Can Change UK Break Up the British Two-Party System?

The Revolution Isn’t Here Just Yet

Members of The Independent Group at a news conference in London, February 2019 Simon Dawson / REUTERS

The historian Richard Hofstadter once observed that “third parties are like bees: once they have stung, they die.” The United Kingdom has just got itself a new party, Change UK. And in some polls, the new outfit comes in third place behind the Conservatives and Labour. The question is, who will feel the sting?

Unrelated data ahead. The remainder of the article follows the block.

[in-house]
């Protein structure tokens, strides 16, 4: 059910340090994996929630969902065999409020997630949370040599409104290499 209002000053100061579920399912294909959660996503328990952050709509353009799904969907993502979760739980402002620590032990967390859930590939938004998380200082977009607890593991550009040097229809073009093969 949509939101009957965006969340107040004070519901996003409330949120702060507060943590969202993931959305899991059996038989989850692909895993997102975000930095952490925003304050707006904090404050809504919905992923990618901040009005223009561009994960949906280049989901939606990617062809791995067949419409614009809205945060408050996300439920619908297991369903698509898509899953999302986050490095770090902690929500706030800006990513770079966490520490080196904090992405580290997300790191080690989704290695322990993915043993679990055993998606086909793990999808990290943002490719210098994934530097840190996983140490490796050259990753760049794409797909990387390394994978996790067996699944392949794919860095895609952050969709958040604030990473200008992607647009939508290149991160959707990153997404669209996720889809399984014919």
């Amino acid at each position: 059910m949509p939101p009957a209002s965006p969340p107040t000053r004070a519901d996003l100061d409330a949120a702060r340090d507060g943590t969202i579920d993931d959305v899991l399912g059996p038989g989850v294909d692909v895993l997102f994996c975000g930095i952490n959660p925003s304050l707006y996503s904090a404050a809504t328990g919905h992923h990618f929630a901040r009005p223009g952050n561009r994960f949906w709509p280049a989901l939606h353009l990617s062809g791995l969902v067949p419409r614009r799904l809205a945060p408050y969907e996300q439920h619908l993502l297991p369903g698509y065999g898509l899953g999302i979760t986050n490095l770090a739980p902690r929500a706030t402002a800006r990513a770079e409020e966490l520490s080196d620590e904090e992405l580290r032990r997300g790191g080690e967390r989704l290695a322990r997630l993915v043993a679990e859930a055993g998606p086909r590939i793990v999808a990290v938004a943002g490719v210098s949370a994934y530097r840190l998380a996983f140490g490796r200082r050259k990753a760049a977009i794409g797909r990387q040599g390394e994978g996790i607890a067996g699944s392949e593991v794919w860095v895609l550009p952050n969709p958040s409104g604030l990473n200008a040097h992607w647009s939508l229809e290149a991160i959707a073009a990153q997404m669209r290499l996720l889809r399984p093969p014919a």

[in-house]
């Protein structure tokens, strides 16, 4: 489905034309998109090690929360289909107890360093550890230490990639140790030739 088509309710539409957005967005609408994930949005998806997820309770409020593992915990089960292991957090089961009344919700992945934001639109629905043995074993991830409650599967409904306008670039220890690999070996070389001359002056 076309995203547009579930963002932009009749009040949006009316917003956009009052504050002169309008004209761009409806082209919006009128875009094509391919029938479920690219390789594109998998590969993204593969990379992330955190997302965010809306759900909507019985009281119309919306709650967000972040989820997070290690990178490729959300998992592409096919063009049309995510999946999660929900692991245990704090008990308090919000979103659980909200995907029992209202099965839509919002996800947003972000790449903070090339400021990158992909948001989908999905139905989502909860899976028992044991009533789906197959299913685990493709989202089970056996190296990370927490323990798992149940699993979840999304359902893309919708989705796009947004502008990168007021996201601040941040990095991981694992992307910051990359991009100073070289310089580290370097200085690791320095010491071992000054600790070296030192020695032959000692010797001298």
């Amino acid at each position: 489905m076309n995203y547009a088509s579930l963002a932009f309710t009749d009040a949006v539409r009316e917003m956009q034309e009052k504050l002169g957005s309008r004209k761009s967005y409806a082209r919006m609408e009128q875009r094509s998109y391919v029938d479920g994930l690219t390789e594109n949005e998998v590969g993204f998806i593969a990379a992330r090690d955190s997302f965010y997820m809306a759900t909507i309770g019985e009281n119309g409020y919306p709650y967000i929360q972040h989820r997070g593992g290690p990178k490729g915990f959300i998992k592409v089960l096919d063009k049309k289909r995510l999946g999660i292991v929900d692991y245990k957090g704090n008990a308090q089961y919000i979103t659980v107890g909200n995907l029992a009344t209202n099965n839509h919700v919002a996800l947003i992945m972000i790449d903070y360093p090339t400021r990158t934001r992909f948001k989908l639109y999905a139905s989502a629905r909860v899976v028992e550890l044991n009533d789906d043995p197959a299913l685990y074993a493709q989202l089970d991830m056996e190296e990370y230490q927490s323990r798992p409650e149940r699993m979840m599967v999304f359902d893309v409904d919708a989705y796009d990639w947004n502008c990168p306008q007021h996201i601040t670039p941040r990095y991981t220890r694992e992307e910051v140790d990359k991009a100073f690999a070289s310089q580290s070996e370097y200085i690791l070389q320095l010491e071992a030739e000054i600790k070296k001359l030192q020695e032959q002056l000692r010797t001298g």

On February 20, seven MPs left the Labour Party. Another joined them that evening. The next day, three MPs announced that they were crossing the floor from the governing Conservative Party to join what was then called The Independent Group. In March, the group turned itself into a political party, Change UK. The new band had an early success when Labour announced that it would (hesitantly) back a second referendum on EU membership, one of The Independent Group’s main demands. But it has now been six weeks since the TIGs announced themselves as a new political

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